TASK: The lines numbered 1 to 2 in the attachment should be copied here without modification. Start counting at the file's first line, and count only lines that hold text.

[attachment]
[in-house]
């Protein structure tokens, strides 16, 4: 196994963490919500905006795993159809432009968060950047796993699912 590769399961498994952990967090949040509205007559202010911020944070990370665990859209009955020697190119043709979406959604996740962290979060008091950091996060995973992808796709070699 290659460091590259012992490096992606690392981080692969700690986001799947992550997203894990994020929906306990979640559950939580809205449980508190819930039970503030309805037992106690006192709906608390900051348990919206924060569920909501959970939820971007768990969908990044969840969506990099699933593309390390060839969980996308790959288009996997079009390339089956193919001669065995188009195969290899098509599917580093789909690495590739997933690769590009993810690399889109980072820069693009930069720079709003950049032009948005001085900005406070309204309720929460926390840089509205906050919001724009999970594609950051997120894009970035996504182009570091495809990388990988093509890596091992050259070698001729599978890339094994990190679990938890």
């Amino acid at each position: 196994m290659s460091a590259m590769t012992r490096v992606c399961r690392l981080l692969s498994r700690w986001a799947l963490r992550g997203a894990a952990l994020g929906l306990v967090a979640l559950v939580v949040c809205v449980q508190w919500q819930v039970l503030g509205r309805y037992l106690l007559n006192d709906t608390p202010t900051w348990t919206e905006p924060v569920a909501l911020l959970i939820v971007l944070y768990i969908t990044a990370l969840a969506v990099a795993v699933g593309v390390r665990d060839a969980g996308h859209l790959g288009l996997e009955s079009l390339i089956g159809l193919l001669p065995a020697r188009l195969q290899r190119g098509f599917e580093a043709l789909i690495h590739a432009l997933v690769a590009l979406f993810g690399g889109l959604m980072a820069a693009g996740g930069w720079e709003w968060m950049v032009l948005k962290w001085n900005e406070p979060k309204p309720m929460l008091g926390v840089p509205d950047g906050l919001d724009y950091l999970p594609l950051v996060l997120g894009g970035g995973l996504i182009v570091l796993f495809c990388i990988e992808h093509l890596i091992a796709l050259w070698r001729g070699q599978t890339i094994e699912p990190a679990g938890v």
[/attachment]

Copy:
[in-house]
């Protein structure tokens, strides 16, 4: 196994963490919500905006795993159809432009968060950047796993699912 590769399961498994952990967090949040509205007559202010911020944070990370665990859209009955020697190119043709979406959604996740962290979060008091950091996060995973992808796709070699 290659460091590259012992490096992606690392981080692969700690986001799947992550997203894990994020929906306990979640559950939580809205449980508190819930039970503030309805037992106690006192709906608390900051348990919206924060569920909501959970939820971007768990969908990044969840969506990099699933593309390390060839969980996308790959288009996997079009390339089956193919001669065995188009195969290899098509599917580093789909690495590739997933690769590009993810690399889109980072820069693009930069720079709003950049032009948005001085900005406070309204309720929460926390840089509205906050919001724009999970594609950051997120894009970035996504182009570091495809990388990988093509890596091992050259070698001729599978890339094994990190679990938890």